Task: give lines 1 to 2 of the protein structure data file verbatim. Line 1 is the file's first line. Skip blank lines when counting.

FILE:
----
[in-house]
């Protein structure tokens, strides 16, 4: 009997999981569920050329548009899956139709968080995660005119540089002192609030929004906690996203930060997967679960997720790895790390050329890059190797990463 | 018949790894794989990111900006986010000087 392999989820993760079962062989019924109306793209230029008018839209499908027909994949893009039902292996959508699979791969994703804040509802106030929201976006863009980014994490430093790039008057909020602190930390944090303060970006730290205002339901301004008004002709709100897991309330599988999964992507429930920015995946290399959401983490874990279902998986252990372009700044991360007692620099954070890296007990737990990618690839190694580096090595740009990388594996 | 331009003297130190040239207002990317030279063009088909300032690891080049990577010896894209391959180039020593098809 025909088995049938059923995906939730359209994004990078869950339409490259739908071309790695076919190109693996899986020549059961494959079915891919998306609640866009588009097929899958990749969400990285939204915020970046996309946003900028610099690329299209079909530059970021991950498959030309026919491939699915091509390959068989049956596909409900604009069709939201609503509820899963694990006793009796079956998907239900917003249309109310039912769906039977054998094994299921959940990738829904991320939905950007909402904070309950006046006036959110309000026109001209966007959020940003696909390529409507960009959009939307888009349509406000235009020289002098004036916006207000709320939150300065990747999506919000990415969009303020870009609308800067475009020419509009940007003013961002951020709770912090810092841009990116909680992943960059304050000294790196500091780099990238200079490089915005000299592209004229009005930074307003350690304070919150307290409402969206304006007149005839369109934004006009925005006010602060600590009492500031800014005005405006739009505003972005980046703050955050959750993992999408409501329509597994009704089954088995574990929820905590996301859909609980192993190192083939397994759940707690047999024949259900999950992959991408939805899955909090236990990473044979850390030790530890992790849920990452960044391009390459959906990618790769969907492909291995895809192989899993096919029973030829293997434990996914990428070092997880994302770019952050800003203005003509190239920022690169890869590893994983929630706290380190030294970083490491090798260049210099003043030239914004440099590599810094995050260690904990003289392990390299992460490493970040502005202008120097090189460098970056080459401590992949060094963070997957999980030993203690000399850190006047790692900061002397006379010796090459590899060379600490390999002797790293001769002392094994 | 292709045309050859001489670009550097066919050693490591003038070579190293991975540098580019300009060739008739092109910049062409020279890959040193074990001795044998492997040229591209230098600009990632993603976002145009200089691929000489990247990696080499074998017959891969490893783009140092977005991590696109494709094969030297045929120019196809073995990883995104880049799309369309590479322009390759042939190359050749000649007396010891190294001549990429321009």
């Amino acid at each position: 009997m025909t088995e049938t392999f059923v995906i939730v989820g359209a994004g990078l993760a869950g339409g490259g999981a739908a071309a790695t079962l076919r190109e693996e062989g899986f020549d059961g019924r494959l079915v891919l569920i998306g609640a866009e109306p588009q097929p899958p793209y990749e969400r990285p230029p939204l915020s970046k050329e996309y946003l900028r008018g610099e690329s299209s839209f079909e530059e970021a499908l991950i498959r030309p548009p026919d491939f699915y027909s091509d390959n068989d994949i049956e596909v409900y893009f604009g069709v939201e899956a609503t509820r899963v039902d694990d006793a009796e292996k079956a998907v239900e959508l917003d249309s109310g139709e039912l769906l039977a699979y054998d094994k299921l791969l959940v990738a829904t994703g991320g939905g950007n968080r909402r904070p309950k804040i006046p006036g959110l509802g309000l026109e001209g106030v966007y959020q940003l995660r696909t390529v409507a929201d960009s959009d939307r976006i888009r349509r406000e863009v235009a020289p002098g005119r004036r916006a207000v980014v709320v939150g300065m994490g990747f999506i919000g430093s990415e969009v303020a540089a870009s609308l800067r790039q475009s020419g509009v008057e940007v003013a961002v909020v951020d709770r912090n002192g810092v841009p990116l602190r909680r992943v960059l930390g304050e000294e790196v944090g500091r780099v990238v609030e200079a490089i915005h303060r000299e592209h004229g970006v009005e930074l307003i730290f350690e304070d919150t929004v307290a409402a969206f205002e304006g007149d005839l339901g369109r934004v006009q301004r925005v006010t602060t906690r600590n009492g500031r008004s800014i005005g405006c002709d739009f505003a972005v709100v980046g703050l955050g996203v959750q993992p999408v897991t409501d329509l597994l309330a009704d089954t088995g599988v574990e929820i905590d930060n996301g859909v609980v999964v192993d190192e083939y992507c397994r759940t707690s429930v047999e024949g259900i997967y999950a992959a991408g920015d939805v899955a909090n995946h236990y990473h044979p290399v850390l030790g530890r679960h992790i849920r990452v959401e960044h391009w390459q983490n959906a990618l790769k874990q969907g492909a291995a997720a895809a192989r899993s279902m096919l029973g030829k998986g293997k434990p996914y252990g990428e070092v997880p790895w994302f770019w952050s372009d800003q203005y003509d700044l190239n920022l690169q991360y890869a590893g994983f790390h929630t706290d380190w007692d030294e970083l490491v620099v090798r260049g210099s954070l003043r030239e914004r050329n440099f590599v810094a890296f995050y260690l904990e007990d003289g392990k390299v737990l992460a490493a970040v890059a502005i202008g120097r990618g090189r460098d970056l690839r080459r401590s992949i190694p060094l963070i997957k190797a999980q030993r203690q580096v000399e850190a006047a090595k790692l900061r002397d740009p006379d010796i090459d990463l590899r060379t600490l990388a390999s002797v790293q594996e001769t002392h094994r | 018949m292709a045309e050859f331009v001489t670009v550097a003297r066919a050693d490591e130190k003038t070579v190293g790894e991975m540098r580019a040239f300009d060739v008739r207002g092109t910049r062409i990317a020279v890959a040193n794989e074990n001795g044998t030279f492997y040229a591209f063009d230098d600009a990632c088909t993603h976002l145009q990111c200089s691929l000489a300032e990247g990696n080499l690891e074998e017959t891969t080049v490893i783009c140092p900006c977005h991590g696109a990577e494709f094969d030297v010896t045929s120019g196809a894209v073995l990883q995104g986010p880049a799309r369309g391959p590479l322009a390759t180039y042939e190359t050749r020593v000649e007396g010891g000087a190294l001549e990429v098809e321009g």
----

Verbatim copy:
[in-house]
């Protein structure tokens, strides 16, 4: 009997999981569920050329548009899956139709968080995660005119540089002192609030929004906690996203930060997967679960997720790895790390050329890059190797990463 | 018949790894794989990111900006986010000087 392999989820993760079962062989019924109306793209230029008018839209499908027909994949893009039902292996959508699979791969994703804040509802106030929201976006863009980014994490430093790039008057909020602190930390944090303060970006730290205002339901301004008004002709709100897991309330599988999964992507429930920015995946290399959401983490874990279902998986252990372009700044991360007692620099954070890296007990737990990618690839190694580096090595740009990388594996 | 331009003297130190040239207002990317030279063009088909300032690891080049990577010896894209391959180039020593098809 025909088995049938059923995906939730359209994004990078869950339409490259739908071309790695076919190109693996899986020549059961494959079915891919998306609640866009588009097929899958990749969400990285939204915020970046996309946003900028610099690329299209079909530059970021991950498959030309026919491939699915091509390959068989049956596909409900604009069709939201609503509820899963694990006793009796079956998907239900917003249309109310039912769906039977054998094994299921959940990738829904991320939905950007909402904070309950006046006036959110309000026109001209966007959020940003696909390529409507960009959009939307888009349509406000235009020289002098004036916006207000709320939150300065990747999506919000990415969009303020870009609308800067475009020419509009940007003013961002951020709770912090810092841009990116909680992943960059304050000294790196500091780099990238200079490089915005000299592209004229009005930074307003350690304070919150307290409402969206304006007149005839369109934004006009925005006010602060600590009492500031800014005005405006739009505003972005980046703050955050959750993992999408409501329509597994009704089954088995574990929820905590996301859909609980192993190192083939397994759940707690047999024949259900999950992959991408939805899955909090236990990473044979850390030790530890992790849920990452960044391009390459959906990618790769969907492909291995895809192989899993096919029973030829293997434990996914990428070092997880994302770019952050800003203005003509190239920022690169890869590893994983929630706290380190030294970083490491090798260049210099003043030239914004440099590599810094995050260690904990003289392990390299992460490493970040502005202008120097090189460098970056080459401590992949060094963070997957999980030993203690000399850190006047790692900061002397006379010796090459590899060379600490390999002797790293001769002392094994 | 292709045309050859001489670009550097066919050693490591003038070579190293991975540098580019300009060739008739092109910049062409020279890959040193074990001795044998492997040229591209230098600009990632993603976002145009200089691929000489990247990696080499074998017959891969490893783009140092977005991590696109494709094969030297045929120019196809073995990883995104880049799309369309590479322009390759042939190359050749000649007396010891190294001549990429321009």